7 Common Divorce Mistakes and How to Avoid Them

If you and your spouse have agreed on a divorce, certain decisions will hinder your progress. Here are common divorce mistakes and how to avoid them.

Common Divorce Mistakes and How to Avoid Them

Once, divorce was seen as something to be ashamed of, but it’s all the more common now. In fact, 40 to 50% of married couples in the USA end up divorced. 

It may seem like a bleak statistic, but it’s important to acknowledge when you’re unhappy in a situation and leave it. Many people end up forcing themselves to say together when neither are happy, for the sake of property or children.

It’s actually much better for everyone involved to get a clean divorce that’s as healthy as possible. If you can remain level-headed and mature through the process, you, your spouse, and any children involved will leave the situation happier.

If you’re pursuing this route, it’s important to avoid these common divorce mistakes. 

  1. Badmouthing Your Spouse Around Your Children

Your spouse may have treated you terribly during your marriage or through the divorce, but it’s important not to badmouth them to your children.

This can have a negative effect on your relationship with your children, and your words can be used against you in court later.

By helping your kids avoid the negative aspects of the divorce, including any bad blood between you and your spouse, you’ll help them understand that everyone will be happier in the end. 

  1. Using Children as Middlemen 

Although it’s important not to badmouth your spouse to your kids, it’s also essential that you don’t use them as middlemen.

Don’t ask them to pass on cold messages or deliver money or objects. If you truly can’t face passing on a message yourself, ask a friend or relative to. 

Asking your children to do this can make them feel stuck and helpless. They should be kept out of the divorce as much as possible, and shouldn’t feel as if it’s their job to help things proceed smoothly. 

  1. Not Complying With Court Orders

Court orders can often seem unfair. Whether you don’t agree with the way the court has decided to handle personal property or the custody arrangements imposed, it’s important to take the legal route of appealing.

Don’t ignore the court orders. If you do this, you can face penalties later and it can be used against you when other arrangements are being made. Although it can be tempting to go against something you don’t agree with, this will only affect you negatively when it’s legally binding. 

The time in court can often be frustrating, so make sure you have a lawyer you trust who will fight for you if things aren’t going your way. 

  1. Not Planning Ahead Financially

When exploring how to get a divorce and during the beginning of the proceedings, many don’t plan ahead financially. It’s important to try and mediate how things will be split, or allow the court to do so if you can’t come to an agreement.

Be aware of what you both own, and of anything that your spouse may attempt to liquidate before the divorce is finalized.

It’s also important to accept how much you can take on. Getting the house may seem like a big win, but the property taxes and all the financial obligations that come with it may actually be too much for one person.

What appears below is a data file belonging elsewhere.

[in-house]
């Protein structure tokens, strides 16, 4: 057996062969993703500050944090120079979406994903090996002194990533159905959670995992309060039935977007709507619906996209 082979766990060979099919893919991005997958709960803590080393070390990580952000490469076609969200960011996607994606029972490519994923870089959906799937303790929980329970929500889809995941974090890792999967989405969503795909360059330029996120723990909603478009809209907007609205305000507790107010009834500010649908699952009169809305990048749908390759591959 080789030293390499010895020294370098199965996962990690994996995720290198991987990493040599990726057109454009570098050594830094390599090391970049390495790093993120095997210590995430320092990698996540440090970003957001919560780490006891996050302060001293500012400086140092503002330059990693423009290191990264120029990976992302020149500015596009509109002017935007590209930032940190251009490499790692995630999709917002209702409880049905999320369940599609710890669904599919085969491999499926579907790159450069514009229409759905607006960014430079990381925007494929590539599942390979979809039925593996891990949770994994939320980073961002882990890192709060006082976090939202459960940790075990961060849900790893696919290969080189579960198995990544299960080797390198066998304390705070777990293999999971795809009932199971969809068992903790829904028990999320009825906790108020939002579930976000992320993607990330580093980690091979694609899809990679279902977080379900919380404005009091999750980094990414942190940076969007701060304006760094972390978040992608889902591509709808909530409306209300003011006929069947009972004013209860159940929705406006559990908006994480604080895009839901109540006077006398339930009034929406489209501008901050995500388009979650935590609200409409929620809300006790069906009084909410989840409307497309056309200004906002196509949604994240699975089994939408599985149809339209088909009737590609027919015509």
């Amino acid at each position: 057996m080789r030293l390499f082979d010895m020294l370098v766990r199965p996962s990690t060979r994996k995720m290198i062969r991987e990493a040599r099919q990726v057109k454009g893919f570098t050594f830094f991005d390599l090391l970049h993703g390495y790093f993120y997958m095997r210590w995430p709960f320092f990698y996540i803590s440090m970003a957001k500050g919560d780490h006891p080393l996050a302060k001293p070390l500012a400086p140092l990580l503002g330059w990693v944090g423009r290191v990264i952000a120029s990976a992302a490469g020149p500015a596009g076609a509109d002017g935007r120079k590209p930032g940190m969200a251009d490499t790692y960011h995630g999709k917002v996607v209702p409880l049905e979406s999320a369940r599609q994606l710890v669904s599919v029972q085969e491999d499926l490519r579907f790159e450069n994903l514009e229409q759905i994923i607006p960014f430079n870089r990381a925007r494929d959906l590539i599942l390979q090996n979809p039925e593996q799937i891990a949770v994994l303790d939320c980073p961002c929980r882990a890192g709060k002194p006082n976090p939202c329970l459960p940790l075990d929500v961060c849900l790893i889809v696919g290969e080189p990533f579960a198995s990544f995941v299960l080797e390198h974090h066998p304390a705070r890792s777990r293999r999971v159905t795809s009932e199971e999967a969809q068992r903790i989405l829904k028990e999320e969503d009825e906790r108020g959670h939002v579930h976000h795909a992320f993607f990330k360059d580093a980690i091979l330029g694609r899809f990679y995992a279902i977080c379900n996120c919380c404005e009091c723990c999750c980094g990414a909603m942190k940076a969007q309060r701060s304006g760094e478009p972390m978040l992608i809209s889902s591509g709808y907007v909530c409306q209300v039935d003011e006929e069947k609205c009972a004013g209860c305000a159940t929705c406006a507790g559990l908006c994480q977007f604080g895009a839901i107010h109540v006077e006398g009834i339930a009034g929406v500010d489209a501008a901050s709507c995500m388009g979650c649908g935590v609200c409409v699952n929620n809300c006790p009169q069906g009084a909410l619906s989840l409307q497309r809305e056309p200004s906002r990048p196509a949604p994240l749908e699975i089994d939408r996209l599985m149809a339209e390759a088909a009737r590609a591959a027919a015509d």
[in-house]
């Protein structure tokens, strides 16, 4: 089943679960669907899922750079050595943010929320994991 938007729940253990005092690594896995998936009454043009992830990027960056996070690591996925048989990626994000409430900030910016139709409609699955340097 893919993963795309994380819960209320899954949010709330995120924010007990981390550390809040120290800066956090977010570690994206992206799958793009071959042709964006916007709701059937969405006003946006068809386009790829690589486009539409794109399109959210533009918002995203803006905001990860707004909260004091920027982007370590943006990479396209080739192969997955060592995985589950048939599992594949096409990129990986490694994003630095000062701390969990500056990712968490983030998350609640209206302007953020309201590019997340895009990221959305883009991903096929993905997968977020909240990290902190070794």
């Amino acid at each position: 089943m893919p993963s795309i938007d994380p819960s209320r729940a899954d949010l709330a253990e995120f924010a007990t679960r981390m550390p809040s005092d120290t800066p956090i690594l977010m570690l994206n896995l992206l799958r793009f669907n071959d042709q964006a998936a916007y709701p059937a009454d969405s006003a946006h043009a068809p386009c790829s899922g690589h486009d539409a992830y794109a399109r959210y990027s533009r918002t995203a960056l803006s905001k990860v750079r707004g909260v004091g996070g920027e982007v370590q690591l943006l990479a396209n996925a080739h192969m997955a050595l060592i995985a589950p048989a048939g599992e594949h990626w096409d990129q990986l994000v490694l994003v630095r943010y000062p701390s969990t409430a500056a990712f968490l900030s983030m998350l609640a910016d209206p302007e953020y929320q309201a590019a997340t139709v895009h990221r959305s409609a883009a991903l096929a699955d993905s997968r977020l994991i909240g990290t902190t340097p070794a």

Consider your abilities and the amount of responsibility you’re willing to take with a healthy dose of realism. 

  1. Letting Emotions Overtake Logic

Divorce is one of the hardest things many of us will go through. Agreeing with your spouse can seem impossible during this time, so emotions can overtake logic completely and arguments become more than they needed to be.

When it feels like this is happening, try to take a step back.

You might find yourself fighting for belongings you don’t really care about, or arrangements that aren’t best for you in the long run out of spite.

It’s essential that you know when to walk away and breathe because you can return to the discussion when you’ve thought about everything rationally.

  1. Forgetting to Update Your Will

If you’ve already written a will, it might be long-forgotten during divorce proceedings. After all, you have more important things to worry about!

Even if you’ve divorced your partner, any mention of them in your will isn’t automatically voided. If your divorce means making changes to what’s left to them if you pass away, you need to get the document changed as soon as possible.

If they’re mentioned, even if you’re divorced, what you’ve written in the will should still stand in the event of your passing. 

  1. Trying to Cope on Your Own

Don’t try and deal with this on your own.

Hire a divorce lawyer to make sure you get the best deal for you. Research lawyers carefully and pick one you trust, with a good track record.

These people are the experts and can get you the best result possible when it comes to finances, property, and personal belongings.

It’s also important to recognize that you may need emotional help. If you’re struggling with the overwhelming feelings of leaving your spouse, seek out a good therapist.

Being able to express your emotions in confidentiality, without judgment, also means that you’ll be less likely to snap at your ex-spouse or say negative things about them around your children.

It’s okay to need help during a divorce, and you should seek out whatever you need. 

Anyone Can Make Common Divorce Mistakes, but Try to Minimize Yours

Of all the common divorce mistakes, it’s likely that you may make a few. This is, after all, an emotional time, and no one is judging you for finding it difficult.

The best results, however, will come from remaining as level-headed as possible and trying to do best by everyone involved — including, and most importantly, yourself.

For more relationship and marital advice, check out the rest of our blog.

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